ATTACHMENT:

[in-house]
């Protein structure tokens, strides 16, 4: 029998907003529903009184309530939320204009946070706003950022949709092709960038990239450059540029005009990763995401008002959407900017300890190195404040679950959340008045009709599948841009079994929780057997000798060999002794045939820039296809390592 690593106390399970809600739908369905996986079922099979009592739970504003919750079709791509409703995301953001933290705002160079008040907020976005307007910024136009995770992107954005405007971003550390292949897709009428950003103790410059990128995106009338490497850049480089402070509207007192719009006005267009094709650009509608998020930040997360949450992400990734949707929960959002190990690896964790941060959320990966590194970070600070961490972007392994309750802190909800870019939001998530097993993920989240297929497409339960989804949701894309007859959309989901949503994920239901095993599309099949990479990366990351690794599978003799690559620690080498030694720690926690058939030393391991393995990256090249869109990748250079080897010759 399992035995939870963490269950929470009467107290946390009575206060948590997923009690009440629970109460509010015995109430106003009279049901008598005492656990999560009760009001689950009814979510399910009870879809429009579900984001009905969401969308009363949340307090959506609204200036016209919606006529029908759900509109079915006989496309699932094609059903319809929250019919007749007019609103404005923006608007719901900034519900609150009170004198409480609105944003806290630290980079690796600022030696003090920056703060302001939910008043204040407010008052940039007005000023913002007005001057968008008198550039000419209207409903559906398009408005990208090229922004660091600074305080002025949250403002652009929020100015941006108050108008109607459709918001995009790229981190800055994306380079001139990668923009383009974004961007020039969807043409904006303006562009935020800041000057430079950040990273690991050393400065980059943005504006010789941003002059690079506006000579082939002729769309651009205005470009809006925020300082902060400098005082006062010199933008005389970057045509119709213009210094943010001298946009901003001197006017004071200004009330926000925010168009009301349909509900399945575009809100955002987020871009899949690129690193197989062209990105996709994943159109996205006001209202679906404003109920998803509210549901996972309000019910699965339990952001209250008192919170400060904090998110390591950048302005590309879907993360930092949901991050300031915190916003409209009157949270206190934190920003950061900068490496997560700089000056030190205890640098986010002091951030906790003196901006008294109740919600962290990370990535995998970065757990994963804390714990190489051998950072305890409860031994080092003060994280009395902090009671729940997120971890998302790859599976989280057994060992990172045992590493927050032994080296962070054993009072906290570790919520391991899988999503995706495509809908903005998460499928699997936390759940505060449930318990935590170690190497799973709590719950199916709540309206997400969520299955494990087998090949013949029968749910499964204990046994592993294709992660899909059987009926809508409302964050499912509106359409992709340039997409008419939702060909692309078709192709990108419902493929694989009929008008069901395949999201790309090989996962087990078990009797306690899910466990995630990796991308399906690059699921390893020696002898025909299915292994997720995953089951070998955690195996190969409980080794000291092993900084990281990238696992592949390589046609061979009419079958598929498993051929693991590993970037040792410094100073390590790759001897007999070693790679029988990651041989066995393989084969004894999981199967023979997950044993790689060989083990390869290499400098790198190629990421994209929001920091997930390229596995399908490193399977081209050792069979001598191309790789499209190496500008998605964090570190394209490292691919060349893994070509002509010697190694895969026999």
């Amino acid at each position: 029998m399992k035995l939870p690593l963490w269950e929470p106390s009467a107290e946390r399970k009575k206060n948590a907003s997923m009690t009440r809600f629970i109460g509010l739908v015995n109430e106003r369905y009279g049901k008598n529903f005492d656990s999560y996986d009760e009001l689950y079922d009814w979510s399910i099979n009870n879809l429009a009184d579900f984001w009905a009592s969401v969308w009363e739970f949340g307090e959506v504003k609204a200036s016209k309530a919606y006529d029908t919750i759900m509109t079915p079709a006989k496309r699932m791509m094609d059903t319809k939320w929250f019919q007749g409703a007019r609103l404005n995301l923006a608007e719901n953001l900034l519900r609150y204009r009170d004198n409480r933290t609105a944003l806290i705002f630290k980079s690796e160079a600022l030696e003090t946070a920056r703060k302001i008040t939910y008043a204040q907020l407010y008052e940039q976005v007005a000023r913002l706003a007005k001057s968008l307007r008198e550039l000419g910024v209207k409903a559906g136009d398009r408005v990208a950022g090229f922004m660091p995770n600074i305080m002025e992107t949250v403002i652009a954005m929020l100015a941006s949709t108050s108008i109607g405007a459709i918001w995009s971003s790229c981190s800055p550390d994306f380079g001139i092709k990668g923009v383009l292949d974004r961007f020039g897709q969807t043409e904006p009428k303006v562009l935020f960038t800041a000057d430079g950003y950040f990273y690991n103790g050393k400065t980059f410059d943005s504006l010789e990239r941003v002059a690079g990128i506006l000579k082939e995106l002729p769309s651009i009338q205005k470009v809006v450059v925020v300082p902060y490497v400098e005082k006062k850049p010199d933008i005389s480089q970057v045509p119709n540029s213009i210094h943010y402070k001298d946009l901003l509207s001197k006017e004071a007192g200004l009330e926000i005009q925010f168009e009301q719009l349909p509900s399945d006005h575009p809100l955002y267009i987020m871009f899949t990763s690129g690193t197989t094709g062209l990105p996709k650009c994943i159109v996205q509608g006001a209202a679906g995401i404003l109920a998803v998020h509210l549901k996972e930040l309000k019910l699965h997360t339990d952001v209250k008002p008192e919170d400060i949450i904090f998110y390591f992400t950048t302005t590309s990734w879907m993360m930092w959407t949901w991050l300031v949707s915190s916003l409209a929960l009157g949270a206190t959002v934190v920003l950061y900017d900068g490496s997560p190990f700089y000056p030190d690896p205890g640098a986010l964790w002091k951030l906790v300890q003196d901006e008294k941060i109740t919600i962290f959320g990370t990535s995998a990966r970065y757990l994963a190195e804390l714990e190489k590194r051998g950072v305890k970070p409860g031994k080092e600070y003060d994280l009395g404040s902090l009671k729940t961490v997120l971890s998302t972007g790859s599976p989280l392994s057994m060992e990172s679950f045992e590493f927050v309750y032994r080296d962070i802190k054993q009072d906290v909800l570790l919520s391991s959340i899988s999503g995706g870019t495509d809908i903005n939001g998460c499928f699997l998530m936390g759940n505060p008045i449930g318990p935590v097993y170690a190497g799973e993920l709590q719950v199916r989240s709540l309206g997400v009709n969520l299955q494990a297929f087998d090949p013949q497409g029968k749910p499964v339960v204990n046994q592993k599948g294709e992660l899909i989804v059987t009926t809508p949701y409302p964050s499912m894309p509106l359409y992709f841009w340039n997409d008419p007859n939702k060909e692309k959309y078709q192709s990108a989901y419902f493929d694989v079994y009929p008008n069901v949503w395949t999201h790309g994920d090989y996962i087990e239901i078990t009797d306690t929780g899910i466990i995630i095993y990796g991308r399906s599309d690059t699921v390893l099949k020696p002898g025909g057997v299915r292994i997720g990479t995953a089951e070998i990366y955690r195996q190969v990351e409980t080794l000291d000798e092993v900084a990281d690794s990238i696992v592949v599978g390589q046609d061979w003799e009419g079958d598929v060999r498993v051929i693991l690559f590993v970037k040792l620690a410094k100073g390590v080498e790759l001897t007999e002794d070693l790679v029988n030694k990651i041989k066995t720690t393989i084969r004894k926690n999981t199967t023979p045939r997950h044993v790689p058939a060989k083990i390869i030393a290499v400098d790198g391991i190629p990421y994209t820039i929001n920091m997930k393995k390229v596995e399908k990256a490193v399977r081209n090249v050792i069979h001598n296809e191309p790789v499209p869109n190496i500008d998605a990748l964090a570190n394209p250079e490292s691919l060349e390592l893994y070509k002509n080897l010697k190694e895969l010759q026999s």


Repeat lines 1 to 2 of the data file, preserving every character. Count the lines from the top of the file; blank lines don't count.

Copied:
[in-house]
């Protein structure tokens, strides 16, 4: 029998907003529903009184309530939320204009946070706003950022949709092709960038990239450059540029005009990763995401008002959407900017300890190195404040679950959340008045009709599948841009079994929780057997000798060999002794045939820039296809390592 690593106390399970809600739908369905996986079922099979009592739970504003919750079709791509409703995301953001933290705002160079008040907020976005307007910024136009995770992107954005405007971003550390292949897709009428950003103790410059990128995106009338490497850049480089402070509207007192719009006005267009094709650009509608998020930040997360949450992400990734949707929960959002190990690896964790941060959320990966590194970070600070961490972007392994309750802190909800870019939001998530097993993920989240297929497409339960989804949701894309007859959309989901949503994920239901095993599309099949990479990366990351690794599978003799690559620690080498030694720690926690058939030393391991393995990256090249869109990748250079080897010759 399992035995939870963490269950929470009467107290946390009575206060948590997923009690009440629970109460509010015995109430106003009279049901008598005492656990999560009760009001689950009814979510399910009870879809429009579900984001009905969401969308009363949340307090959506609204200036016209919606006529029908759900509109079915006989496309699932094609059903319809929250019919007749007019609103404005923006608007719901900034519900609150009170004198409480609105944003806290630290980079690796600022030696003090920056703060302001939910008043204040407010008052940039007005000023913002007005001057968008008198550039000419209207409903559906398009408005990208090229922004660091600074305080002025949250403002652009929020100015941006108050108008109607459709918001995009790229981190800055994306380079001139990668923009383009974004961007020039969807043409904006303006562009935020800041000057430079950040990273690991050393400065980059943005504006010789941003002059690079506006000579082939002729769309651009205005470009809006925020300082902060400098005082006062010199933008005389970057045509119709213009210094943010001298946009901003001197006017004071200004009330926000925010168009009301349909509900399945575009809100955002987020871009899949690129690193197989062209990105996709994943159109996205006001209202679906404003109920998803509210549901996972309000019910699965339990952001209250008192919170400060904090998110390591950048302005590309879907993360930092949901991050300031915190916003409209009157949270206190934190920003950061900068490496997560700089000056030190205890640098986010002091951030906790003196901006008294109740919600962290990370990535995998970065757990994963804390714990190489051998950072305890409860031994080092003060994280009395902090009671729940997120971890998302790859599976989280057994060992990172045992590493927050032994080296962070054993009072906290570790919520391991899988999503995706495509809908903005998460499928699997936390759940505060449930318990935590170690190497799973709590719950199916709540309206997400969520299955494990087998090949013949029968749910499964204990046994592993294709992660899909059987009926809508409302964050499912509106359409992709340039997409008419939702060909692309078709192709990108419902493929694989009929008008069901395949999201790309090989996962087990078990009797306690899910466990995630990796991308399906690059699921390893020696002898025909299915292994997720995953089951070998955690195996190969409980080794000291092993900084990281990238696992592949390589046609061979009419079958598929498993051929693991590993970037040792410094100073390590790759001897007999070693790679029988990651041989066995393989084969004894999981199967023979997950044993790689060989083990390869290499400098790198190629990421994209929001920091997930390229596995399908490193399977081209050792069979001598191309790789499209190496500008998605964090570190394209490292691919060349893994070509002509010697190694895969026999």